Review: The Originals - The Rise by Julie Plec

Let me just start off by saying that I was really excited when I saw this on NetGalley because I do in fact watch the TV show and I LOVE it. So seeing this made me jump at the chance to see what kind of additional backstory I could get that might not ever be released on the show.

Publication Date: February 5, 2015

Niklaus, Elijah, and Rebekah Mikaelson are Original vampires, running from their past and trying desperately to build a future in New Orleans, Louisiana. In 1722, the Mikaelson siblings find themselves amidst all kinds of trouble and scandals as they fight for power in a city they want under their domain. But what will become of an immortal family when their intentions lead them down separate paths?

Rating: 3.5 out of 5.

Right off the bat, I wanted to love this because I watch and love the CW show so much. I have actually watched the show ever since its backdoor pilot aired, and immediately when the official series began. So you can understand my enthusiasm for a book that was supposedly written by the producer of The Originals, Julie Plec, entailing a background story for the Mikaelsons that might not ever come to life on the show.

And yet, within the first few chapters, I was bored. The characters I loved so much were different on paper than they were on screen, and the dialogue and action never seemed to capture their essence. I found myself having to read the Mikaelson's dialogue in their accents, just to remind myself of who exactly these people are and what it would sound like if they had really said it. That little act made the storyline more enjoyable, but I was still bored for the first 120ish pages. Then things began to pick up.

Then randomly, around 200+ pages into the book, the f-bomb gets dropped and I was like, "Wait....what? I'm pretty sure they didn't say stuff like this in 1722. Was this even a word then?" And it wasn't even in terms of swearing. Immediately, I had a certain distaste for the book. Not because of the swearing per say (I've read Warm Bodies and Sophie Kinsella's novels), but because it was done without any context and rather distastefully. The sentence which the f-bomb appeared in could easily have used another word and it wouldn't have made its point any weaker.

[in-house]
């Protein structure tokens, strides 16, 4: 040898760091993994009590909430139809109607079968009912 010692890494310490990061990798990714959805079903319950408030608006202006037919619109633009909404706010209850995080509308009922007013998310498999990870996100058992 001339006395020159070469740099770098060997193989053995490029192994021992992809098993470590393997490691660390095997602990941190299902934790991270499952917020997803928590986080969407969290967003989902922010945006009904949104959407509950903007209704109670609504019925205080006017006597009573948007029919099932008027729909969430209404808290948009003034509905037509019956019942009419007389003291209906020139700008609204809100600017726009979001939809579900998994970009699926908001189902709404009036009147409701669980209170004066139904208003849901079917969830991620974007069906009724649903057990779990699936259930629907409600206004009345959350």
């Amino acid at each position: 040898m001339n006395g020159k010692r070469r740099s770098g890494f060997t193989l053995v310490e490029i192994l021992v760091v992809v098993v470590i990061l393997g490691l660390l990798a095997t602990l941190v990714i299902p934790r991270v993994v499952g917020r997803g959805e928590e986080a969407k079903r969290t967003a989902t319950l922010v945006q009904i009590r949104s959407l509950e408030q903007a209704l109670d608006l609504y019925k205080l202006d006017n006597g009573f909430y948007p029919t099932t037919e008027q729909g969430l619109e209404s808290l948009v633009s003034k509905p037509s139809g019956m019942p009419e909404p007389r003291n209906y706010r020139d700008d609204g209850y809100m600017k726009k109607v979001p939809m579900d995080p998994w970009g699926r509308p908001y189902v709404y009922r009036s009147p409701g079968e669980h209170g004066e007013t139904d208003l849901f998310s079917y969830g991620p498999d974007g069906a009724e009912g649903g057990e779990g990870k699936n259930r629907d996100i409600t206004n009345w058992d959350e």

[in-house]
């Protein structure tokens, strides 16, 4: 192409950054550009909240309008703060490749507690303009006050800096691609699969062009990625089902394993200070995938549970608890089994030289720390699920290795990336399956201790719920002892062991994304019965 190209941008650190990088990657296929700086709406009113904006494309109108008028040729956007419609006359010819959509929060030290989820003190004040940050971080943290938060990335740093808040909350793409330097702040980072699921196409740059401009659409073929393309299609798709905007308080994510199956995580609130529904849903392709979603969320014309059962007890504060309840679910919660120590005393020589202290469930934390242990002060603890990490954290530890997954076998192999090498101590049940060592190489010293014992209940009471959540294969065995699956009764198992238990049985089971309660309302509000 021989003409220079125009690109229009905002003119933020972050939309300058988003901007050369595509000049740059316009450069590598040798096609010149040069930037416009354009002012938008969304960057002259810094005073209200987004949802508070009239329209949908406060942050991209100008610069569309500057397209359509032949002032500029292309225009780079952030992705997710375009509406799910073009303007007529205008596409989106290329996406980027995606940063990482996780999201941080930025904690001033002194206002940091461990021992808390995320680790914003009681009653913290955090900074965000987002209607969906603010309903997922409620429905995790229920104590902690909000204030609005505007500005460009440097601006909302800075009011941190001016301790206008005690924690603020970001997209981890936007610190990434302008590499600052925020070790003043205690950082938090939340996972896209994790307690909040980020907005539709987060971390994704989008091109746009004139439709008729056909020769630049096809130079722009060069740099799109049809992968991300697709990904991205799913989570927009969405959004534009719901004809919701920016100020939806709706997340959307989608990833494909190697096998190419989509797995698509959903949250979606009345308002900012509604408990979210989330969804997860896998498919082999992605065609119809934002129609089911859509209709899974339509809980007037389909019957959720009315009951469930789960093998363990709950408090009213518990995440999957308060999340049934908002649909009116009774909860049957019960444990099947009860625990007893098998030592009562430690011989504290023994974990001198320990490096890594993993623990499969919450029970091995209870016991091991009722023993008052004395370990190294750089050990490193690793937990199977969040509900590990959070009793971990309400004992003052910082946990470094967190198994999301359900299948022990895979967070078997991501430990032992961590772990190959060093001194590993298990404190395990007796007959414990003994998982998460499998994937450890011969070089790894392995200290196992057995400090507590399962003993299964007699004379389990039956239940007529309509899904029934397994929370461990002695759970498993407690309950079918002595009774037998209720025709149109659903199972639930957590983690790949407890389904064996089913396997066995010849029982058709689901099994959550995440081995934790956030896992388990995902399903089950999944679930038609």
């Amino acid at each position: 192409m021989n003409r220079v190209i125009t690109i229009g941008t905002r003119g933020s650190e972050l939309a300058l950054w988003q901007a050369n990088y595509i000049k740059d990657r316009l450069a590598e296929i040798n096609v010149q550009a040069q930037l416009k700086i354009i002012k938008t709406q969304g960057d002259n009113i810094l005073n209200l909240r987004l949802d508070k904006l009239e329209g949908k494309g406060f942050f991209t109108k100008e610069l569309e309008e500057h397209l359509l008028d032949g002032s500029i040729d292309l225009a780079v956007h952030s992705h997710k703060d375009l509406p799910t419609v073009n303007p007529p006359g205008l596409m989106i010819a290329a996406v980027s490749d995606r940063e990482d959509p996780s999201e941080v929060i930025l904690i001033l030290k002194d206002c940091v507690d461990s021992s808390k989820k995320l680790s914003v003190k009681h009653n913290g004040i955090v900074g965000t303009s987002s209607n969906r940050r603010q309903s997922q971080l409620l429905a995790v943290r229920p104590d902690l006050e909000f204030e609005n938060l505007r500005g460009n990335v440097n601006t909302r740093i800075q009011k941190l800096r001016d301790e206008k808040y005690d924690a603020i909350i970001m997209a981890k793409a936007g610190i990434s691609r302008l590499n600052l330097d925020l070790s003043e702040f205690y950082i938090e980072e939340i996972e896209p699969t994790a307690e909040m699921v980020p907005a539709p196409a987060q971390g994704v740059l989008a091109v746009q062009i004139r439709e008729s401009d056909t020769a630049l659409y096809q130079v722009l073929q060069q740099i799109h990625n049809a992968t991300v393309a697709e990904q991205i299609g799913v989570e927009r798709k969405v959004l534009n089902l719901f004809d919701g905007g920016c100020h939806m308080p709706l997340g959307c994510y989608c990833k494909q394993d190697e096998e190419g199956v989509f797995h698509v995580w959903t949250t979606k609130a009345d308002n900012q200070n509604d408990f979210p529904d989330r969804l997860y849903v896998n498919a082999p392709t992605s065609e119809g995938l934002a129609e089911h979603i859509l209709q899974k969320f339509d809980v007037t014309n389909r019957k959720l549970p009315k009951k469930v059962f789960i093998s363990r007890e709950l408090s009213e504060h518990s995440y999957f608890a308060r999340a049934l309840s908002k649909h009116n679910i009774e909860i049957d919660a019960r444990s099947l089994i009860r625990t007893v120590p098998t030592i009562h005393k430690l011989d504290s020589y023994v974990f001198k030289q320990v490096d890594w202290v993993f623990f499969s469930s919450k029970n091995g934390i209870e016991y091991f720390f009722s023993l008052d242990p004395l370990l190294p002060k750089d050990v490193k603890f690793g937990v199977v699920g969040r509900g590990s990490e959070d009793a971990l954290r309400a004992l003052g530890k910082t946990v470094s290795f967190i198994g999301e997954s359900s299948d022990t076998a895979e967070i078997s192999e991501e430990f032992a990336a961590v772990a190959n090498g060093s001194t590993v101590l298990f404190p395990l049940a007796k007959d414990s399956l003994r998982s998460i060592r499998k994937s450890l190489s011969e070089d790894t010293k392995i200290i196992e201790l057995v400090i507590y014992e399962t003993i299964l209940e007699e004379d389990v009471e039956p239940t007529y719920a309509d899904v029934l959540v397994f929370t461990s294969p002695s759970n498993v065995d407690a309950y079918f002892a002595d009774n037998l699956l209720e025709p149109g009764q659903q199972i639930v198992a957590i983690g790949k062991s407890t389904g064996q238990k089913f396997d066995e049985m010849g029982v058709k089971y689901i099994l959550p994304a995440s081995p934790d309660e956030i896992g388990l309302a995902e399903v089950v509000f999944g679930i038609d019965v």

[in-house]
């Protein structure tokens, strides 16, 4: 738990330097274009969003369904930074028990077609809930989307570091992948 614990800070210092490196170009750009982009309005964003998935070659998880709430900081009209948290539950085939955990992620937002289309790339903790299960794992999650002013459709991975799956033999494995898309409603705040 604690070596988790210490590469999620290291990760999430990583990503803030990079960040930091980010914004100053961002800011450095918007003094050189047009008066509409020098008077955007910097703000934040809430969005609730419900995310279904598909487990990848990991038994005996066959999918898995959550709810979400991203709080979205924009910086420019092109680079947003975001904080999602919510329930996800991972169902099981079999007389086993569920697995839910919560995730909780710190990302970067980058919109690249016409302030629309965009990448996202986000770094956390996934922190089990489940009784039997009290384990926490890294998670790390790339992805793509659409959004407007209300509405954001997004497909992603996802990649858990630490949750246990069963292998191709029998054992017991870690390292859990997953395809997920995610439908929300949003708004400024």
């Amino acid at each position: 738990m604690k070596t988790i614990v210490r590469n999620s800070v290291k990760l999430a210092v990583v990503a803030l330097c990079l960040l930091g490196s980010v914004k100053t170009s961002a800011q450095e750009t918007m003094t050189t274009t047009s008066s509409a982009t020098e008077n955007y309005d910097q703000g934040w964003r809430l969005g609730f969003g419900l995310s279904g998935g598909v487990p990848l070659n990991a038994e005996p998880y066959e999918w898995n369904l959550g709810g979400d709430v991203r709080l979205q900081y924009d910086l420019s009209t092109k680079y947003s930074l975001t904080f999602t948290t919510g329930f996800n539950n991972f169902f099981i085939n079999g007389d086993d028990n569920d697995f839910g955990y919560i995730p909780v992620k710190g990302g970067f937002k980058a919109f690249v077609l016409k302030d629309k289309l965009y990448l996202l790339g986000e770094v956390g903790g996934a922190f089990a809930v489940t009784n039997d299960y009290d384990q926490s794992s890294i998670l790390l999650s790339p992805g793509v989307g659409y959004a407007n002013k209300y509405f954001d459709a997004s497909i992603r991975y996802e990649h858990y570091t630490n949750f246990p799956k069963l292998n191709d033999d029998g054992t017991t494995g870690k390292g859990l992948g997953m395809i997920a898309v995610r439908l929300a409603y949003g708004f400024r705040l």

The whole time, I was waiting for this epic conflict and epic climax, and then it kind of happened, then ended. I was actually somewhat confused when it ended because I thought I would still have a couple more chapters. Nope, it was over. I mean, it didn't end in a bad way, but it wasn't the best ending either. There was a conclusion and set up for the next book, yes, but it felt like it was lacking the usual umph that we likely would've gotten from the show.

I think it was a decent enough book, but I wouldn't necessarily recommend it to people who watch the show. This feels like a bit of a let-down and frankly, I don't see how it adds much to the TV show experience. I may continue with the next two books, I haven't quite decided yet, but if that happens, I'll already know not to expect a whole lot from the books.

So, I've already talked about this a bit above, but I had to constantly remind myself to read the dialogue in the Mikaelsons' accents, just to make it feel more authentic. For most of the second half, I forgot to do that, but I found that it didn't make a huge difference by that point.

Elijah here seems to be a more down-played version of his TV self. Less class, less diplomacy, less patience, less everything. He usually has this air of class and importance about him, but here, he seemed more lost and so unlike his usual self. I didn't like the portrayal of him in this book and I think Julie Plec (if she did indeed write this book) could use a little practice with making her characters come to life on paper like they do on screen.

Rebekah was done much better though, and she did stay quite true to her TV portrayal, which was very nice. However, I did find her slightly more annoying here, as she played her role in the story. The lack of her sass made this less interesting than it would have been if her character had been well-transferred to paper.

Lastly, we have Klaus. Anyone who has watched The Originals or The Vampire Diaries will know him as one of our favorite villians for simply how he acts and how well Joseph Morgan plays him. And none of that came across here. Yes, he was his usual I-won't-listen-to-Elijah-or-Rebekah self, but in a much more annoying way. I didn't enjoy his storyline at all and found it quite unlikely seeing as he never seemed to be the kind of person who became entirely illogical upon falling in love. I just found him to be very unlike himself and that made the read far less enjoyable.

Again, 3.5 stars. Wouldn't necessarily recommend this to fans of the show. If you've read this first and are iffy about the TV show, I can promise you that the show is much better than the book. It was a decent read, though not my favorite. I may continue with the rest of the books as they come out, but right now, that's quite unlikely.

Thank you to NetGalley for hosting this as an e-ARC on your website, making it available for readers/reviewers like myself to gain early access. Thank you also to HQN Books for publishing this and putting it up on NetGalley.

NOTE* I have since done some research and discovered that the f-bomb was indeed a spoken word back in 1722, but the usage was incredibly rare. However, this does not change the fact that I personally think that its usage could've been omitted for reasons of context and taking into consideration the era in which it was used.

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